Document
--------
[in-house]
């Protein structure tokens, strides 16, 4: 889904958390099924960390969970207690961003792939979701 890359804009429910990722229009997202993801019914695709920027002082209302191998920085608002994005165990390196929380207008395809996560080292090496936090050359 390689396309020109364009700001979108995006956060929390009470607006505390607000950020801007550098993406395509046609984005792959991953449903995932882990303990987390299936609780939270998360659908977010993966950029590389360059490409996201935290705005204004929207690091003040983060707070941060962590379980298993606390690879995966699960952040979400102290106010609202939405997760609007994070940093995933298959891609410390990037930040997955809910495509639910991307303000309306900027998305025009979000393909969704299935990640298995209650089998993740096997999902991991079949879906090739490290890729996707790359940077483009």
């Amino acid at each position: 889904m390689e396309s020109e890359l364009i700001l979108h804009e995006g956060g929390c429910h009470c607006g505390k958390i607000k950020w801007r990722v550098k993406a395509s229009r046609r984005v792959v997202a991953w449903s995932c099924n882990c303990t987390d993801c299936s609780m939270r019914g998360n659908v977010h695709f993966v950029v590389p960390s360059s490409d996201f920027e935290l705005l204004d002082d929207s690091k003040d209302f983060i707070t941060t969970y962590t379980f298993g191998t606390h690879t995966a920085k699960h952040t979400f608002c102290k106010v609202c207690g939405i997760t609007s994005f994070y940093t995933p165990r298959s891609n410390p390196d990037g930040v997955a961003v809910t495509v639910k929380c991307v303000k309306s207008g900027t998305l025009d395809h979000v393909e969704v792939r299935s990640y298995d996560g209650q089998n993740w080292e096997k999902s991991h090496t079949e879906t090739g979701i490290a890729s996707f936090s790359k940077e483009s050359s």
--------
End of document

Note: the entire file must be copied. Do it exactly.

[in-house]
């Protein structure tokens, strides 16, 4: 889904958390099924960390969970207690961003792939979701 890359804009429910990722229009997202993801019914695709920027002082209302191998920085608002994005165990390196929380207008395809996560080292090496936090050359 390689396309020109364009700001979108995006956060929390009470607006505390607000950020801007550098993406395509046609984005792959991953449903995932882990303990987390299936609780939270998360659908977010993966950029590389360059490409996201935290705005204004929207690091003040983060707070941060962590379980298993606390690879995966699960952040979400102290106010609202939405997760609007994070940093995933298959891609410390990037930040997955809910495509639910991307303000309306900027998305025009979000393909969704299935990640298995209650089998993740096997999902991991079949879906090739490290890729996707790359940077483009």
């Amino acid at each position: 889904m390689e396309s020109e890359l364009i700001l979108h804009e995006g956060g929390c429910h009470c607006g505390k958390i607000k950020w801007r990722v550098k993406a395509s229009r046609r984005v792959v997202a991953w449903s995932c099924n882990c303990t987390d993801c299936s609780m939270r019914g998360n659908v977010h695709f993966v950029v590389p960390s360059s490409d996201f920027e935290l705005l204004d002082d929207s690091k003040d209302f983060i707070t941060t969970y962590t379980f298993g191998t606390h690879t995966a920085k699960h952040t979400f608002c102290k106010v609202c207690g939405i997760t609007s994005f994070y940093t995933p165990r298959s891609n410390p390196d990037g930040v997955a961003v809910t495509v639910k929380c991307v303000k309306s207008g900027t998305l025009d395809h979000v393909e969704v792939r299935s990640y298995d996560g209650q089998n993740w080292e096997k999902s991991h090496t079949e879906t090739g979701i490290a890729s996707f936090s790359k940077e483009s050359s």